NSF Updates Filter Standard to Include Lead Reduction Requirements
Many Americans are concerned about lead contamination, specifically when it comes to lead paint and lead in older plumbing systems. That being said, manufacturers of residential water treatment products continually strive to meet the needs of consumers who are concerned about lead in their drinking water. These manufacturers often present products that are certified to the NSF/ANSI Standards for drinking water treatment units for lead reduction.
Recent efforts have focused on improving the repeatability of testing for lead reduction of media filters at pH 8.5 under NSF/ANSI 53. In 2004 and 2005, round robin studies, which were led by NSF, identified that various laboratories were obtaining different results when testing filtration systems produced from the same manufacturing lot.
The round robin studies also revealed that the source of differing test results stemmed from the different interpretations on how the lead challenge was prepared in the language of the standard. This minor difference in preparation technique caused a significant difference in the development of particulate lead in the test water. Labs that tested products using nitric acid as a preservative for their concentration lead stock solution would pass the lead pH 8.5 test; however, the same product tested at a laboratory where nitric acid was not used as a preservative, would fail. At the conclusion of the investigation it was revealed that the variation between these tests was the amount of lead particulate produced.
ANSI-Accredited Standards ProcessThe issue was presented to the NSF Joint Committee on Drinking Water Treatment Units and resulted in the formation of the Plumbed-In Lead pH 8.5 Task Group, which investigated the issue. This newly formed task group determined the appropriateness of having particulate lead present in the lead reduction, pH 8.5 tests. A literature search was also performed to determine the presence of particulate lead in those water distribution systems that had issues with lead.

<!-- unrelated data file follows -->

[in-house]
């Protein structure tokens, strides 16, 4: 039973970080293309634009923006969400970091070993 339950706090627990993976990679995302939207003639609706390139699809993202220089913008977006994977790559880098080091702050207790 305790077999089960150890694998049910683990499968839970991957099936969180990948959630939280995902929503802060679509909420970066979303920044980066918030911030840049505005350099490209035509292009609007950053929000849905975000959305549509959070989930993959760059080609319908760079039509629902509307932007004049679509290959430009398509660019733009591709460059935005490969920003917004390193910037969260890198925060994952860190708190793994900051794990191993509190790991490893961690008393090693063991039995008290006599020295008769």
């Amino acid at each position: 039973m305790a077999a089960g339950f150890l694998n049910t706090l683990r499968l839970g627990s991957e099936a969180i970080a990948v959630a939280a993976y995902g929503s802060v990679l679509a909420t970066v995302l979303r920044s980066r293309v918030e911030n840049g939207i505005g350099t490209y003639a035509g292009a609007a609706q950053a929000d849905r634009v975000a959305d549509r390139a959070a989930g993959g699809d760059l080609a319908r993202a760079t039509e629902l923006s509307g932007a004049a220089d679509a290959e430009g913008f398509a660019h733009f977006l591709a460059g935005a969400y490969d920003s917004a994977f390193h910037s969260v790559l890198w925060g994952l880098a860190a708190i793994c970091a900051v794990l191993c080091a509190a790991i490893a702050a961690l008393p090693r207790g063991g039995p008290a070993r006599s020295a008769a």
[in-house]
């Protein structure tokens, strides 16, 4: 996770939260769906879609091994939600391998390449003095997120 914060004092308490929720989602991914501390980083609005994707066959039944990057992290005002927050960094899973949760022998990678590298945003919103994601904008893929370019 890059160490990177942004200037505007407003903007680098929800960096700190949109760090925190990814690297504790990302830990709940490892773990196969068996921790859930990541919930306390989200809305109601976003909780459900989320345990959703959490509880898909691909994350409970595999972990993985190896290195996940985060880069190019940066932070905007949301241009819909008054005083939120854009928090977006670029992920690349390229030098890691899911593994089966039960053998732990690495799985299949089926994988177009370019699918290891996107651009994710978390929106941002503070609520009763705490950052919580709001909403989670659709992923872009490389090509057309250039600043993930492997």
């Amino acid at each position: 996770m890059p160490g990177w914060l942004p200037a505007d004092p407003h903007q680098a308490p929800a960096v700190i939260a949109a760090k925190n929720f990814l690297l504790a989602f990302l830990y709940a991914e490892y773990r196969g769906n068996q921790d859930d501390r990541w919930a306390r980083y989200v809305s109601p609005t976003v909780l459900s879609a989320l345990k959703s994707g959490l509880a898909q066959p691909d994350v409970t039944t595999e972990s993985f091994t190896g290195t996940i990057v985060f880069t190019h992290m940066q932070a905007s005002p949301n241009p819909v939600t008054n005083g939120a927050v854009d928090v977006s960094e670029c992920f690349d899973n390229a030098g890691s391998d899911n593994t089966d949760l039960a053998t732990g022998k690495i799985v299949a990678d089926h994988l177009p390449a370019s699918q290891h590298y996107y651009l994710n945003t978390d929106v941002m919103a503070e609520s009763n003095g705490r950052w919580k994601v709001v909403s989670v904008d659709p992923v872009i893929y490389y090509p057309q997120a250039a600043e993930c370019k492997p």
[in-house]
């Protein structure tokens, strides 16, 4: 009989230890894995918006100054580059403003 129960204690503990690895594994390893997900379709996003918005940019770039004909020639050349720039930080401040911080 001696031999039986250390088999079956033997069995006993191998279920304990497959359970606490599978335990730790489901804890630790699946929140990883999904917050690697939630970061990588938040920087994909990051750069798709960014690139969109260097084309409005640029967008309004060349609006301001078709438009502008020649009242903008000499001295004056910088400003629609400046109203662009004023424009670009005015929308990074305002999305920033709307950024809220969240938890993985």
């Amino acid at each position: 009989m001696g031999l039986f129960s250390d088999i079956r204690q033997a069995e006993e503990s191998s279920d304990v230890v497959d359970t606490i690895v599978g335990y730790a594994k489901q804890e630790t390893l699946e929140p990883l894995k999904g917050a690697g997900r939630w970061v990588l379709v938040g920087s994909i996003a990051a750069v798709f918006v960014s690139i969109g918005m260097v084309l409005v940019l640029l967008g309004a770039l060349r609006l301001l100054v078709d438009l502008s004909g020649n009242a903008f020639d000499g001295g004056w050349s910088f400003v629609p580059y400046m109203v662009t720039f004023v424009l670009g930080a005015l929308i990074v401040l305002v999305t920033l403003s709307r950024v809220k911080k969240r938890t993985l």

The task group identified and surveyed literature that supported the broad existence of particulate lead in distribution systems. Seven scientific papers found in this search provided field data on the particulate lead levels in distribution systems. The task group concluded that the level and amount of particulate lead varied widely between systems, as well as between samples. This broad variability prevented the establishment of a definite amount of particulate lead that would be representative of the occurrence in real life systems. A statistical analysis of the available data resulted in a particulate 90th percentile level of 68 ppb. However, The Task Group believed that a target level of three times the action level (45 ppb or 30%) was more appropriate due to the limited amount of particulate data available.
New ProtocolOnce an appropriate level of particulate lead was determined, the task group developed a method to produce a challenge solution containing a consistent 30% particulate lead. This was achieved by combining two different concentrated stock solutions –- one creating the particulate lead and one creating the soluble lead for the challenge solution. See chart below for details regarding the final composition of the lead reduction test water.
Validation of the ProtocolIn order to validate the consistency of the results obtained when testing with the new protocol, additional round robin studies were performed. The first of which focused on the ability of the seven participating laboratories to produce the intended challenge water when following the protocol. This round also included a follow-up effort to develop additional information about repeatable preparation of the challenge solution, receiving participation by four of the seven labs.
The second round robin study featured participation by six of the seven laboratories that participated in the first round robin. The focus of this effort was to test carbon block filters prepared from the same lot of carbon block production. The carbon blocks were designed and produced by the manufacturer to marginally fail the test when particulate lead is present. Marginal failures are the situation in which a lack of repeatability of the test is most likely to reveal itself. If the test product is very robust and easily passes the test, possible differences in laboratory results are masked. Similarly, if the product causes an abject test failure, potential differences in laboratory results are difficult to identify.
These round robin studies demonstrated four factors:
1. The test method was complex and required exact adherence to succeed.
2. Areas of the method that were weak were identified and clarified to improve reproducibility.
3. The sensitivity of the method required significant detail and monitoring to ensure each test met the requirements throughout the entire test.
4. The test method could be successfully performed by laboratories and reproducibly evaluate a test system.
The round robin studies resulted in several improvements to the protocol that lead to the reproducibility of the method. These further refinements are included in the figure above.